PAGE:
In <a title="Growing Tomatoes in Soilless Culture" class="intexttaglink" data-tid="10517" href="/soilless-culture.html">soilless culture, an accurate and dynamic control of the water supply is needed to meet plant water requirements due to the low water holding capacity of the system (De Boodt and Verdonck, 1972). Optimum water supply should fulfil plant demand and also prevent salt accumulation in the substrate area surrounding the root. However, under conditions of high transpiration (e.g. at midday in summertime), supply of water may be often insufficient leading to temporal water stress in the plant. In order to avoid this, sometimes excess water is supplied. This results in excessive ion lixiviation within the root environment and loss of unabsorbed water, which should be avoided from an environmental standpoint because water is a scarce resource. For review about the environmental impact of irrigation see Stockle (2001).
In order to carry out an effective management of irrigation, precise information of water status of the group substrate-plant-environment is needed. Different methods try to approach this objective through measurements in the plant, in the substrate or by means of climatic sensors. An indetail review of these methods is included in Medrano (1999). At present, most soilless systems rely on the measurement of a single sensor, normally a radiometer to determine solar radiation or a tensiometer to determine substrate water potential. When the level of water potential or cumulated radiation reaches a threshold, an irrigation event is activated. A higher level of precision, though, may be obtained through the integration of a more complex model in the irrigation computer control system, which estimates water demand according to several parameters. Many models have been developed with different levels of complexity (Medrano, 1999) but currently, most of them are based on Penman-Monteith equation, which include radiation, VPD and leaf area, among other parameters (Monteith and Unsworth, 2007).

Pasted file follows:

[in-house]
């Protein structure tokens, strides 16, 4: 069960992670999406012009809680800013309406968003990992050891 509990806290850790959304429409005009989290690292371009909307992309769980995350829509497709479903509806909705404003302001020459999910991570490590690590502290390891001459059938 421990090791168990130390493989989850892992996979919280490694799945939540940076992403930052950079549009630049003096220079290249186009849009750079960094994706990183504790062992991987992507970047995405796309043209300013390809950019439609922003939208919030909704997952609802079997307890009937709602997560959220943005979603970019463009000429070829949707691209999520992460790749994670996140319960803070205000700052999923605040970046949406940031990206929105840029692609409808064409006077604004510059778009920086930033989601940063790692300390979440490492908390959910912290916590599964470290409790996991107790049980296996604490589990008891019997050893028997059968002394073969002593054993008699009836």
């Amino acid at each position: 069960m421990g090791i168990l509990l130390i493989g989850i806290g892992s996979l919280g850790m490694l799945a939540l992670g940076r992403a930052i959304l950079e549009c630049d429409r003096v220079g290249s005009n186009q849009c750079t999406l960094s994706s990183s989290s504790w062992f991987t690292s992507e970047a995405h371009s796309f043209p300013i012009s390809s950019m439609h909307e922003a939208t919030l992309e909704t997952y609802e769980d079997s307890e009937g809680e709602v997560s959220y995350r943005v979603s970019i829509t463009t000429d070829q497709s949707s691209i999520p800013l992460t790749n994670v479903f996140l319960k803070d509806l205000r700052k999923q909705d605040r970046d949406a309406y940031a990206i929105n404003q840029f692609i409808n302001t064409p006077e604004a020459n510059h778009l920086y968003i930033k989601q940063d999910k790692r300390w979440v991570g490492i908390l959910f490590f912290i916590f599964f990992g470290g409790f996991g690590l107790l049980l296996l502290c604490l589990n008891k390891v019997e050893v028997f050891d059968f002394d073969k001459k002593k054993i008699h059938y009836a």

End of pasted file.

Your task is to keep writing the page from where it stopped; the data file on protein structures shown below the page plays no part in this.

Due to water scarcity, new irrigation scheduling approaches designed to ensure the optimal use of water have come up. Deficit irrigation and partial root-zone drying are two ways of maximizing water use efficiency for higher yields per unit of irrigation water supplied. The expectation is that any yield reduction will be insignificant compared with water saved (Kirda, 2002). Although certain water stresses might be suffered by plants irrigated through those strategies, sometimes a mild water stress may be advisable for obtaining a high quality of the product. For example, water stress conditions significantly affected xylem anatomy and functioning of two Zinnia elegans cultivars, which resulted in a longer vase life (Twumasi et al., 2004). For fruit quality, solute accumulation is a recognized physiological response to water stress. Accordingly, moderate water stress improved the quality of kiwi (Miller et al., 1998) of "Merlot" grapes and wine (Peterlunger et al., 2005) and of wheat kernel (Ozturk and Aydin, 2004). Withholding irrigation water during certain periods of time may be a useful management tool to manipulate some quality attributes of the produce (Miller et al., 1998), but it is important to study when to apply water stress to avoid a significant yield reduction.
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